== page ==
Can Workers Be Fired for Off-Duty Blogging?

For most jobs — maybe not mine — you can probably be fired for blogging during working hours unless the boss approved it as a work-related activity. But what about off-duty blogging? On controversial topics? This interesting article from today's New York Law Journal looks at the rights of bloggers (especially bloggers in New York) relating to their jobs.

And New York has some interesting relevant law,

In New York, an employer may not discharge, discriminate against, or refuse to hire employees because of their participation in “legal recreational activities” off the employer's premises during nonworking hours unless the activity “creates a material conflict of interest related to the employer's trade secrets, proprietary information or other proprietary or business interest.” N.Y. Lab. Law §201d(2)(a)©, (3)(a). The statute defines “recreational activities” as including “any lawful, leisure activity, for which the employee receives no compensation and which is generally engaged in for recreational purposes, including but not limited to sports, games, hobbies, exercise, reading and the viewing of television, movies and similar material.” Although very few courts have interpreted this statute (and none have applied it to blogging), courts that have analyzed the statute have declined to give “recreational activities” an expansive interpretation. See, e.g., McCavit v. Swiss Reinsurance America Co., 237 F3d 166 (2d Cir. 2001) (holding that dating is not a “recreational activity” protected by the New York legal recreational activities statute).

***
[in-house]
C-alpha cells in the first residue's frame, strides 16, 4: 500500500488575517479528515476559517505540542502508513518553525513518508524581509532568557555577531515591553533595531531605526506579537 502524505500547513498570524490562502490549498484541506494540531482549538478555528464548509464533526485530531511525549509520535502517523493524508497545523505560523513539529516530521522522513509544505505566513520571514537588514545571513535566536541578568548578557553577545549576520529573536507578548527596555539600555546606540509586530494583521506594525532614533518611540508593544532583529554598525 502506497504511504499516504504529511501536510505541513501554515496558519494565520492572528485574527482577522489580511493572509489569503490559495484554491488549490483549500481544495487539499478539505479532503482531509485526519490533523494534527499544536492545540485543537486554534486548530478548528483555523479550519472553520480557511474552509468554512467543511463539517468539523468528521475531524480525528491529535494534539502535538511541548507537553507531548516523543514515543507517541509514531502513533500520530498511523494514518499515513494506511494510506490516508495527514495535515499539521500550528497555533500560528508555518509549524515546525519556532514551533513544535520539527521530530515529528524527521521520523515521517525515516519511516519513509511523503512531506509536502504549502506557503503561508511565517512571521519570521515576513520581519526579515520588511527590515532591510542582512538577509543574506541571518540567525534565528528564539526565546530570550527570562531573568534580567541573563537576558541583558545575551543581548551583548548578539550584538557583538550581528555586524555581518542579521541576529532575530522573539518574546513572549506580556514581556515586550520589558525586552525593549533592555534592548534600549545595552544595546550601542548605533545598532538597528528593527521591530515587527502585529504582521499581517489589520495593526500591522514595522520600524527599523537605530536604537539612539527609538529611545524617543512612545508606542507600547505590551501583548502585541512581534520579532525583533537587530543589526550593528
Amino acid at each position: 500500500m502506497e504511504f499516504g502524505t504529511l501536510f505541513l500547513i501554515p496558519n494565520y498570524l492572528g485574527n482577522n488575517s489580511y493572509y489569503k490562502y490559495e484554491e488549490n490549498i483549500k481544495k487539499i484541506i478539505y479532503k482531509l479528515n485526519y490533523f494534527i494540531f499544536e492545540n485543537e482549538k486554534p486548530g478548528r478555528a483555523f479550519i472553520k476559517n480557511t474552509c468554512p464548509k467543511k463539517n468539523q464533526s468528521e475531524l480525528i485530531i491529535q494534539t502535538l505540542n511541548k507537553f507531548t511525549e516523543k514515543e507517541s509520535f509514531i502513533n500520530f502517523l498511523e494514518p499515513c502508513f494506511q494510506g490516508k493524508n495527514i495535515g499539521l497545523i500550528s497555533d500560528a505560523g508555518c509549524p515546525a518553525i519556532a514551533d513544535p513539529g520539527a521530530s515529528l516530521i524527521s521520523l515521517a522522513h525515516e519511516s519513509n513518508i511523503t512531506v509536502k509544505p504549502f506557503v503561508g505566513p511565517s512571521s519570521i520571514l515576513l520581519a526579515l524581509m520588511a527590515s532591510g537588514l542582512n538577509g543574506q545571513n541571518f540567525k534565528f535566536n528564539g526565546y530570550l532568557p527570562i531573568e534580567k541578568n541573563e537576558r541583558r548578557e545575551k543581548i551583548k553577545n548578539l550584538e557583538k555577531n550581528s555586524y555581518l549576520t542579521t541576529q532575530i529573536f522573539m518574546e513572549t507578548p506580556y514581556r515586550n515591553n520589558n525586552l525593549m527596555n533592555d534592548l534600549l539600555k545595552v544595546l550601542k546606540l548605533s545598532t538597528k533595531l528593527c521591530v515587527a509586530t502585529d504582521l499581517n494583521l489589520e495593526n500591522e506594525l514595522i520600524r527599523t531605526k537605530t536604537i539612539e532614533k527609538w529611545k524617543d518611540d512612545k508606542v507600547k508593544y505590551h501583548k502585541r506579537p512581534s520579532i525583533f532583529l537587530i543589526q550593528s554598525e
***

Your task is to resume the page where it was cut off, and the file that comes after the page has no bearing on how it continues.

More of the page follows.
Employees can be expected to argue that blogs that may be offensive or embarrassing to the employer are lawful recreational activities under the law. Employers, however, can be expected to press for a narrow interpretation of the law that recognizes the employer's right to manage its business and protect its reputation and confidential information.

There's lots more where that came from.

Update: Ack! It's behind a paywall. I try never to link to stuff like that if I can avoid it, but now that I've posted this, I don't think I can very well take down this item.

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One Response to Can Workers Be Fired for Off-Duty Blogging?

  1. Just type, fired for blogging, in a search engine to view a list of those claiming it happens. I am more concerned about the one-sided advantage of the employment-at-will doctrine. Even more disturbing than that is checking your free speech at the door. Of course, before I knew that to be the case, it was a problem; not so much anymore. Unless I simply consider that it is not right.

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